Number of real roots in an interval

Suppose you have a polynomial p(x) and in interval [a, b] and you want to know how many distinct real roots the polynomial has in the interval.

You can answer this question using Sturm’s algorithm.

Let p0(x) = p(x) and letp1(x) be its derivative p‘(x).

Then define a series of polynomials for i ≥ 1 pi+1(x) = – pi-1(x) mod pi(x) until you reach a constant.

Here f mod g means the remainder when f is divided by g.

This sequence of polynomials is called the Sturm series.

Count the number of sign changes in the Sturm series at a and at b.

Then the difference between these two counts is the number of distinct roots of p in the interval [a, b].

Example with Mathematica As an example, let’s look at the number of real zeros for p(x) = x5 – x – c for some constant c.

We’ll let Mathematica calculate our series.

p0[x_] := x^5 – x – c p1[x_] := D[p0[x], x] p2[x_] := -PolynomialRemainder[p0[x], p1[x], x] p3[x_] := -PolynomialRemainder[p1[x], p2[x], x] This works out to p0(x) = x5 – x – c p1(x) = 5×4 – 1 p2(x) = (4/5)x + c p3(x) = 1 – 3125c4/256 Now suppose c = 3 and we want to find out how many zeros p has in the interval [0, 2].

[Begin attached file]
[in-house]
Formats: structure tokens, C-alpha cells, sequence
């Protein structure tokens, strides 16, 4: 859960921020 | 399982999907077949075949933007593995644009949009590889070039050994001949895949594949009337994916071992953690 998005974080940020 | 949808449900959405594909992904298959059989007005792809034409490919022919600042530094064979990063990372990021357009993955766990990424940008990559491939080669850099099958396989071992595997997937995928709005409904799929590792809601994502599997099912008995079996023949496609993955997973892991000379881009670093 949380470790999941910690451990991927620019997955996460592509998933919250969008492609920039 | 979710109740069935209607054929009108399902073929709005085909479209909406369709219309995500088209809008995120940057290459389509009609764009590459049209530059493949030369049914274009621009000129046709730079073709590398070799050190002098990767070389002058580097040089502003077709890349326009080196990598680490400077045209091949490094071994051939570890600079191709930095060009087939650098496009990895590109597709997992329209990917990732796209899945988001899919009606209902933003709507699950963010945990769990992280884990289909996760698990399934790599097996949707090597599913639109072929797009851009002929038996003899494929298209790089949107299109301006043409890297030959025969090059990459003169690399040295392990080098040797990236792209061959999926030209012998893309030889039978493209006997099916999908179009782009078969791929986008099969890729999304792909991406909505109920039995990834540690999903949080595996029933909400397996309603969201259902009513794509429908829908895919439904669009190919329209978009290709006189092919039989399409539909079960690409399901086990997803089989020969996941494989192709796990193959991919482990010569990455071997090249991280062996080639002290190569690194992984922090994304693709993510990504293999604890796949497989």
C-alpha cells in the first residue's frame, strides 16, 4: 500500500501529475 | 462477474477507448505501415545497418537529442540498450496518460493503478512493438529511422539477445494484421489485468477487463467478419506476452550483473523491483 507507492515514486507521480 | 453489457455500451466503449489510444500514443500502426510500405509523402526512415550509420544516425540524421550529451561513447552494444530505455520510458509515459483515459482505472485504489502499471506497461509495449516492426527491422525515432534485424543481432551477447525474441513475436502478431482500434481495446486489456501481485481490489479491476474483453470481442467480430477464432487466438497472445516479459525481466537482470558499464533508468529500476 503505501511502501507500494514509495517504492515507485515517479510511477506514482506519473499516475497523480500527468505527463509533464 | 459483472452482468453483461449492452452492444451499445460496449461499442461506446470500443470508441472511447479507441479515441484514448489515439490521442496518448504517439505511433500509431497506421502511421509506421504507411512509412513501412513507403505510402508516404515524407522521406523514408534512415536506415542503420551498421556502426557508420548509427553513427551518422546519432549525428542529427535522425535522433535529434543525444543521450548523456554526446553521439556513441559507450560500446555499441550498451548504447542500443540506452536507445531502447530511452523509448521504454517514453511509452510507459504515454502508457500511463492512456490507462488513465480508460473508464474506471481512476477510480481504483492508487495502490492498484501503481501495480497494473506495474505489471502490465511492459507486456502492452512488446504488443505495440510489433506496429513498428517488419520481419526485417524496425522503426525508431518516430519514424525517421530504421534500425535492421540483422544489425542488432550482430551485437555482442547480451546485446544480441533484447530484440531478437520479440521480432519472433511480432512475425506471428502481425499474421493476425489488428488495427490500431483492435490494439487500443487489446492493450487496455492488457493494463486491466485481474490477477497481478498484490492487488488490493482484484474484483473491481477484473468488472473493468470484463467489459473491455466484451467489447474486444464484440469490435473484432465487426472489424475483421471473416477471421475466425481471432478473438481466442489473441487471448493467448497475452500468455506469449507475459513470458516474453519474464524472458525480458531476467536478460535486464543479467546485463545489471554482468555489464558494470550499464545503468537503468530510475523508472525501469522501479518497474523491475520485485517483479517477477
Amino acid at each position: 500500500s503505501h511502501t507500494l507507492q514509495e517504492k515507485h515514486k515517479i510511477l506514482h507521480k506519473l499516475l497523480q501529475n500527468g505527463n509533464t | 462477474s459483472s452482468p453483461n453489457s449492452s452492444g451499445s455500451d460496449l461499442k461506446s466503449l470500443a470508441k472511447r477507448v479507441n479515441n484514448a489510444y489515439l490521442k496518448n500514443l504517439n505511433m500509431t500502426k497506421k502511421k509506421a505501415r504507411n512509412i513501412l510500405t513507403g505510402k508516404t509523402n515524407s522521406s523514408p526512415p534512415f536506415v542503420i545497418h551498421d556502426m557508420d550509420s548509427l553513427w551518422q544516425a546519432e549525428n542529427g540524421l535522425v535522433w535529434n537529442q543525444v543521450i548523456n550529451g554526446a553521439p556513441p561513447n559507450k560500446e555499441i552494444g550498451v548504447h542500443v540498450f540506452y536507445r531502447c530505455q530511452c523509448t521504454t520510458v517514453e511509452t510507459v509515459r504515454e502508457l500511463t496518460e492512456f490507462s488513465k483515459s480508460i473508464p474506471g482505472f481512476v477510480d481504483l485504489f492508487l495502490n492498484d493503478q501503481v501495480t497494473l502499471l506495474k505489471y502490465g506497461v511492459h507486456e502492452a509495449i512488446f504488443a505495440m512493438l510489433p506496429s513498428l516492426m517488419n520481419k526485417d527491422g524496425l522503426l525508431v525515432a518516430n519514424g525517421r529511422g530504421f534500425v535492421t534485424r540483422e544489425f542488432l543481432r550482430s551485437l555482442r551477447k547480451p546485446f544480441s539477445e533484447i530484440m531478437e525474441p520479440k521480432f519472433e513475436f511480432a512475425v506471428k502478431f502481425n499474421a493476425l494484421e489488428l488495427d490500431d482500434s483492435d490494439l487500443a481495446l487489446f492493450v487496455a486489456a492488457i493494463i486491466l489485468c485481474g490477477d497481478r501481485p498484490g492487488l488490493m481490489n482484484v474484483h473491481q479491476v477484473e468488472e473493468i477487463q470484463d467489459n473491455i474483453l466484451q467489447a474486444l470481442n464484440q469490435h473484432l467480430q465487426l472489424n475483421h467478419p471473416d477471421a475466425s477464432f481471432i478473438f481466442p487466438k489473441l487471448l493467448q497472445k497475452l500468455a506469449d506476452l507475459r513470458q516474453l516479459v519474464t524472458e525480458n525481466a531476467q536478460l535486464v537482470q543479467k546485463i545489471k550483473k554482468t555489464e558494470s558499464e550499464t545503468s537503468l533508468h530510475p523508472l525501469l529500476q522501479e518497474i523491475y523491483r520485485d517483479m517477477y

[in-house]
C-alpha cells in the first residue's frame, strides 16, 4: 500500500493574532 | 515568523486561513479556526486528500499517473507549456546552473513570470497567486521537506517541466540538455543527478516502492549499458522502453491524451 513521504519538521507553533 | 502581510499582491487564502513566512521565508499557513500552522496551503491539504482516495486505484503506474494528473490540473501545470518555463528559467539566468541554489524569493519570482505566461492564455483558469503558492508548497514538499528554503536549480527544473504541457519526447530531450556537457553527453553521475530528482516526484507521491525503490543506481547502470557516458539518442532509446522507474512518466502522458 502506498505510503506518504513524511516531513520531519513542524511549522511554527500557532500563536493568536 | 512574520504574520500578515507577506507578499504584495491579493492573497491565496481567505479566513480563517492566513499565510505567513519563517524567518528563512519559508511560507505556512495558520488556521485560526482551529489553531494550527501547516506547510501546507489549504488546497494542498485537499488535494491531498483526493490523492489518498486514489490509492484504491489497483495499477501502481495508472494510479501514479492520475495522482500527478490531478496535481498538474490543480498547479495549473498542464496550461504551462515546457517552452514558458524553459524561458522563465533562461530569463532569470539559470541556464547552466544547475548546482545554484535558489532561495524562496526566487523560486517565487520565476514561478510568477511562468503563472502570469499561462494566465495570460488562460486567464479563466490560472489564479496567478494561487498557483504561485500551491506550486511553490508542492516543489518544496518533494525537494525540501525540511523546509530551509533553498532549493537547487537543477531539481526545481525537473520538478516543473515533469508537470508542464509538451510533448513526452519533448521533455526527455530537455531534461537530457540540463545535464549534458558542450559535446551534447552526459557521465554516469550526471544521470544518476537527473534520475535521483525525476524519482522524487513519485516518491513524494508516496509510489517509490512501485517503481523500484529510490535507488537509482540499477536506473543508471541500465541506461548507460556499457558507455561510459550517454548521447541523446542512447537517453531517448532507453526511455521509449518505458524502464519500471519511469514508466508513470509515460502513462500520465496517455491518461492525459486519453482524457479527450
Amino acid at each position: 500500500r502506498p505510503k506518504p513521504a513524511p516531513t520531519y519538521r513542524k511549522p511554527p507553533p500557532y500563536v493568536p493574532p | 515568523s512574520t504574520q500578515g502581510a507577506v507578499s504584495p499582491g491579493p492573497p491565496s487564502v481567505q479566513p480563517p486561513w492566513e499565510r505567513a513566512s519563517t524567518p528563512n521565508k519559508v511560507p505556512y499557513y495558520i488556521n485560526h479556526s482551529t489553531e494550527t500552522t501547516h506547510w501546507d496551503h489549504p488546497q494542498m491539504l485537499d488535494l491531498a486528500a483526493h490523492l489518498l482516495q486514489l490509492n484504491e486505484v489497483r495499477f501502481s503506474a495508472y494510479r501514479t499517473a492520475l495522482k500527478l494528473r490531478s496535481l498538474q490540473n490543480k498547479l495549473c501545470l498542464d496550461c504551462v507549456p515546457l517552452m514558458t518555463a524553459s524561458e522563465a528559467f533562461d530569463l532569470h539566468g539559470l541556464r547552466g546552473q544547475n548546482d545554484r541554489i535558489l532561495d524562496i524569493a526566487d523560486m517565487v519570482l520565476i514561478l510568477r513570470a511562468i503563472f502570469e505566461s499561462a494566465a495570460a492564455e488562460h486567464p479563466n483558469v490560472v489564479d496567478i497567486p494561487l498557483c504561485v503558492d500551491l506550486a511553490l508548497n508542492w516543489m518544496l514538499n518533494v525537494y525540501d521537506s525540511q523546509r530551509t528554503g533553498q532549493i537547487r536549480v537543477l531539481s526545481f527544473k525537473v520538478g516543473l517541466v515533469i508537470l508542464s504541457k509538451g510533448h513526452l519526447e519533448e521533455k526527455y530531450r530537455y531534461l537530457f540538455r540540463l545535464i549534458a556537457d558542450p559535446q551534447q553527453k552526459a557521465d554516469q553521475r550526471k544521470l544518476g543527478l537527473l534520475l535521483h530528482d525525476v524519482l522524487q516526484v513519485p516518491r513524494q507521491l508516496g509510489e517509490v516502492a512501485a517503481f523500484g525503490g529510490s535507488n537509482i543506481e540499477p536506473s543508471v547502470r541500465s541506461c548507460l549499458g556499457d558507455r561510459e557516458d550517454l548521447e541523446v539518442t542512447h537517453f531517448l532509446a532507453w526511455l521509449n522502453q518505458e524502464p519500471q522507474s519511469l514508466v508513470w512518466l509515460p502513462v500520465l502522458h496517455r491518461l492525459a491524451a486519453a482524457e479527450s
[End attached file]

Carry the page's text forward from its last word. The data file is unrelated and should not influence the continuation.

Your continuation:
Evaluating our series at 0 we get -3, -1, 3, -3109/16.

So the pattern is – – + -, i.

e.

two sign changes.

Evaluating our series at 2 we get 27, 79, 23/5, -3109/16.

So the pattern is + + + -, i.

e.

one sign change.

This says x5 – x – 3 has one real root between 0 and 2.

By the way, you can multiply the polynomials in the sequence by any positive constant you like if that makes calculations easier.

This multiplies subsequent polynomials by the same amount and doesn’t change the signs.

Fine print Note that the algorithm counts distinct roots; multiple roots are counted once.

You can let the end points of the interval be infinite, and so count all the real roots.

I first tried using Mathematica’s PolynomialMod function, but PolynomialMod[5 x^4 – 1, 4 x/5 + c] gave the unexpected result 5×4 – 1.

That’s because PolynomialMod does not let you specify what the variable is.

It assumed that 4x/5 + c was a polynomial in c.

PolynomialRemainder is explicit about the variable, and that’s why the calls to this function above have x as the last argument.

Related post Few coefficients, few roots Interlaced zeros of ODEs.